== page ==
Honey Riders' Bikes

Trail Wizard Raffle Winner

10686901_10152744682259608_7528669872139625135_n Last September Honey and Lone Wolf Cycling held a weekend of adventure riding hosted by the Ride Studio Cafe in Lexington, MA. It was a great weekend of offtrail and on pavement adventure riding. Putting on back to back rides of this type was an ambitious undertaking but was well worth it! So many smiles per mile!


As part of the weekend Lone Wolf and Honey created a trail fund called the Trail Wizard. It was inspired by all the rides we had all done to put the two routes together for the weekend. While riding with the Lone Wolf crew in Weston we started laughing and singing "Trail Wizard". At first it wasn't clear whether we were the Trail Wizards or if we were looking for the Trail Wizard. Regardless, the name stuck and it gave birth to the idea to create a fund that would support local trail work. Adventure riding or mtn biking on CX and Allroad-style bikes wouldn't be possible without the work of all the great advocacy groups who lobby to keep access open and who build and maintain the actual trails.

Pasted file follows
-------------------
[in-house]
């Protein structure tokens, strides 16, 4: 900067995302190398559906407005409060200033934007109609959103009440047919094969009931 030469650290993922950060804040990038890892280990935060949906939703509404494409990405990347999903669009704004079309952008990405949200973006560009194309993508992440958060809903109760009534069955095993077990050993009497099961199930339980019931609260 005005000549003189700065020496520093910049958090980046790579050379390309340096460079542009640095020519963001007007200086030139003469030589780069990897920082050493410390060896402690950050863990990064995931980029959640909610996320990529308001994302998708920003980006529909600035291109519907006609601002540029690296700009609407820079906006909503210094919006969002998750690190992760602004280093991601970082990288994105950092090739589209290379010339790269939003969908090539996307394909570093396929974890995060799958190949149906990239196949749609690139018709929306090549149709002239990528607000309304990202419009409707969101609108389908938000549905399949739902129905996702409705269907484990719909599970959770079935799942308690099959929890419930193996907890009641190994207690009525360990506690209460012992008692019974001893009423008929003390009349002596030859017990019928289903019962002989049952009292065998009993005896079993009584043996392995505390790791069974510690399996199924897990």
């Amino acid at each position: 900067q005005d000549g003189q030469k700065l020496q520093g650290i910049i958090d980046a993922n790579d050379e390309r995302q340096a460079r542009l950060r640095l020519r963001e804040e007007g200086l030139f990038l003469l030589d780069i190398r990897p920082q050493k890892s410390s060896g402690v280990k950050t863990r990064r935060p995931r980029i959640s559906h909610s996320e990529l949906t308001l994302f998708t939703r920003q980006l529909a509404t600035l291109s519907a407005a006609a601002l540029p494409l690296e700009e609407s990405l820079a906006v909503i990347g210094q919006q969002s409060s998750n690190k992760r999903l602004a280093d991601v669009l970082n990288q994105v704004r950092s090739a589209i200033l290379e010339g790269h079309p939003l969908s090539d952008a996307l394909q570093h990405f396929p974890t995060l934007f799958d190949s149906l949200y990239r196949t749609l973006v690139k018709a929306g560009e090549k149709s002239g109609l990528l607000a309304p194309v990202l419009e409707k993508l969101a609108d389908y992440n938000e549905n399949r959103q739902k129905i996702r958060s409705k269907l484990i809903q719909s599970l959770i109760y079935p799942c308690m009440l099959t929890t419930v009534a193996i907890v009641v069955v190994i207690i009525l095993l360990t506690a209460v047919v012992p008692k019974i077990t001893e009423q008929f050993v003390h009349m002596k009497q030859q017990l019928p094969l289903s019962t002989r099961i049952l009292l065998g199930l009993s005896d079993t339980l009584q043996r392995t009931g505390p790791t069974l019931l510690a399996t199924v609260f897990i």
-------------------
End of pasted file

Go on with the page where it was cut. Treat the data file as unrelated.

We decided to do a raffle at the after party of the Lone Wolf ride on Sunday, September 14th. Honey donated an Allroads frameset to be raffled off. To say people were excited to win the bike was an understatement. Proceeds from the raffle were used to help Belmont in Philadelphia. It was a great partnership between two regions, Philly and Boston, who embrace the same sense of adventure and love of riding in the woods!